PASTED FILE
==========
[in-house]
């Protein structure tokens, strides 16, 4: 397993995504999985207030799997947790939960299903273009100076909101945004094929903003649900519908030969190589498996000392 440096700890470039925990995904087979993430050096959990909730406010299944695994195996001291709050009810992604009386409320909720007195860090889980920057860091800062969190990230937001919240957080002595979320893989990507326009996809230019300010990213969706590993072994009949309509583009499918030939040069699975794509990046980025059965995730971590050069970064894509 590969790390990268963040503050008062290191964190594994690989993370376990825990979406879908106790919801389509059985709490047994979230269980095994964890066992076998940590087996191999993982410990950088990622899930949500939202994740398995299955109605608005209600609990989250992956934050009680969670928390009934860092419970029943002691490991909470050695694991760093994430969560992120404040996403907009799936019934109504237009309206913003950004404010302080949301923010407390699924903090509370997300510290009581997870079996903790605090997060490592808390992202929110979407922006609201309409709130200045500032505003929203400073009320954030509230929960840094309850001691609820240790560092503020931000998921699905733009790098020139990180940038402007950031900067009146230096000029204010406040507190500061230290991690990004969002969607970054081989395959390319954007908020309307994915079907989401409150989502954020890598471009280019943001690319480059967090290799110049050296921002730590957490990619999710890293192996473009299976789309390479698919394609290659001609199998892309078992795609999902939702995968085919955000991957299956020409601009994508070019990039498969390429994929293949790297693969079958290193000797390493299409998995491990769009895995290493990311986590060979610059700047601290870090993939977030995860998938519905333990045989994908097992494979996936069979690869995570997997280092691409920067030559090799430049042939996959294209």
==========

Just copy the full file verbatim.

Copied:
[in-house]
């Protein structure tokens, strides 16, 4: 397993995504999985207030799997947790939960299903273009100076909101945004094929903003649900519908030969190589498996000392 440096700890470039925990995904087979993430050096959990909730406010299944695994195996001291709050009810992604009386409320909720007195860090889980920057860091800062969190990230937001919240957080002595979320893989990507326009996809230019300010990213969706590993072994009949309509583009499918030939040069699975794509990046980025059965995730971590050069970064894509 590969790390990268963040503050008062290191964190594994690989993370376990825990979406879908106790919801389509059985709490047994979230269980095994964890066992076998940590087996191999993982410990950088990622899930949500939202994740398995299955109605608005209600609990989250992956934050009680969670928390009934860092419970029943002691490991909470050695694991760093994430969560992120404040996403907009799936019934109504237009309206913003950004404010302080949301923010407390699924903090509370997300510290009581997870079996903790605090997060490592808390992202929110979407922006609201309409709130200045500032505003929203400073009320954030509230929960840094309850001691609820240790560092503020931000998921699905733009790098020139990180940038402007950031900067009146230096000029204010406040507190500061230290991690990004969002969607970054081989395959390319954007908020309307994915079907989401409150989502954020890598471009280019943001690319480059967090290799110049050296921002730590957490990619999710890293192996473009299976789309390479698919394609290659001609199998892309078992795609999902939702995968085919955000991957299956020409601009994508070019990039498969390429994929293949790297693969079958290193000797390493299409998995491990769009895995290493990311986590060979610059700047601290870090993939977030995860998938519905333990045989994908097992494979996936069979690869995570997997280092691409920067030559090799430049042939996959294209």